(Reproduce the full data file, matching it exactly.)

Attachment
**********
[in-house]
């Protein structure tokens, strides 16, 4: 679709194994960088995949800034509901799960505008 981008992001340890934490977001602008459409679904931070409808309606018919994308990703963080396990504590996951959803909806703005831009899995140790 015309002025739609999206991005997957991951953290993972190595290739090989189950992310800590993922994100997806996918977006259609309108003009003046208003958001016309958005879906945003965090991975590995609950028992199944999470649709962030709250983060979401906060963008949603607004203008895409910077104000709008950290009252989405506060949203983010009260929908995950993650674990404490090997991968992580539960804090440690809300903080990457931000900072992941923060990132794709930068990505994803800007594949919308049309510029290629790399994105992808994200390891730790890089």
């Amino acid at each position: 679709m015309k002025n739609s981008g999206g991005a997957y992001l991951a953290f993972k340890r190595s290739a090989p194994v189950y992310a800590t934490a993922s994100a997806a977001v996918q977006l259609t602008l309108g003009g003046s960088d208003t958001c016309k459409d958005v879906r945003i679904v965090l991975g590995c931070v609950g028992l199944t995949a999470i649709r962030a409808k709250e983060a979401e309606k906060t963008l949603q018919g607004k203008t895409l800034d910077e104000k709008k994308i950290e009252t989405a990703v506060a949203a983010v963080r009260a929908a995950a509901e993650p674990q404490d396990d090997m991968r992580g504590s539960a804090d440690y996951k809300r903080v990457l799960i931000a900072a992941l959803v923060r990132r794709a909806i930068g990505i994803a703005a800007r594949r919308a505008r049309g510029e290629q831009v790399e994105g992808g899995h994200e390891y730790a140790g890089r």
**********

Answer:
[in-house]
């Protein structure tokens, strides 16, 4: 679709194994960088995949800034509901799960505008 981008992001340890934490977001602008459409679904931070409808309606018919994308990703963080396990504590996951959803909806703005831009899995140790 015309002025739609999206991005997957991951953290993972190595290739090989189950992310800590993922994100997806996918977006259609309108003009003046208003958001016309958005879906945003965090991975590995609950028992199944999470649709962030709250983060979401906060963008949603607004203008895409910077104000709008950290009252989405506060949203983010009260929908995950993650674990404490090997991968992580539960804090440690809300903080990457931000900072992941923060990132794709930068990505994803800007594949919308049309510029290629790399994105992808994200390891730790890089």
């Amino acid at each position: 679709m015309k002025n739609s981008g999206g991005a997957y992001l991951a953290f993972k340890r190595s290739a090989p194994v189950y992310a800590t934490a993922s994100a997806a977001v996918q977006l259609t602008l309108g003009g003046s960088d208003t958001c016309k459409d958005v879906r945003i679904v965090l991975g590995c931070v609950g028992l199944t995949a999470i649709r962030a409808k709250e983060a979401e309606k906060t963008l949603q018919g607004k203008t895409l800034d910077e104000k709008k994308i950290e009252t989405a990703v506060a949203a983010v963080r009260a929908a995950a509901e993650p674990q404490d396990d090997m991968r992580g504590s539960a804090d440690y996951k809300r903080v990457l799960i931000a900072a992941l959803v923060r990132r794709a909806i930068g990505i994803a703005a800007r594949r919308a505008r049309g510029e290629q831009v790399e994105g992808g899995h994200e390891y730790a140790g890089r």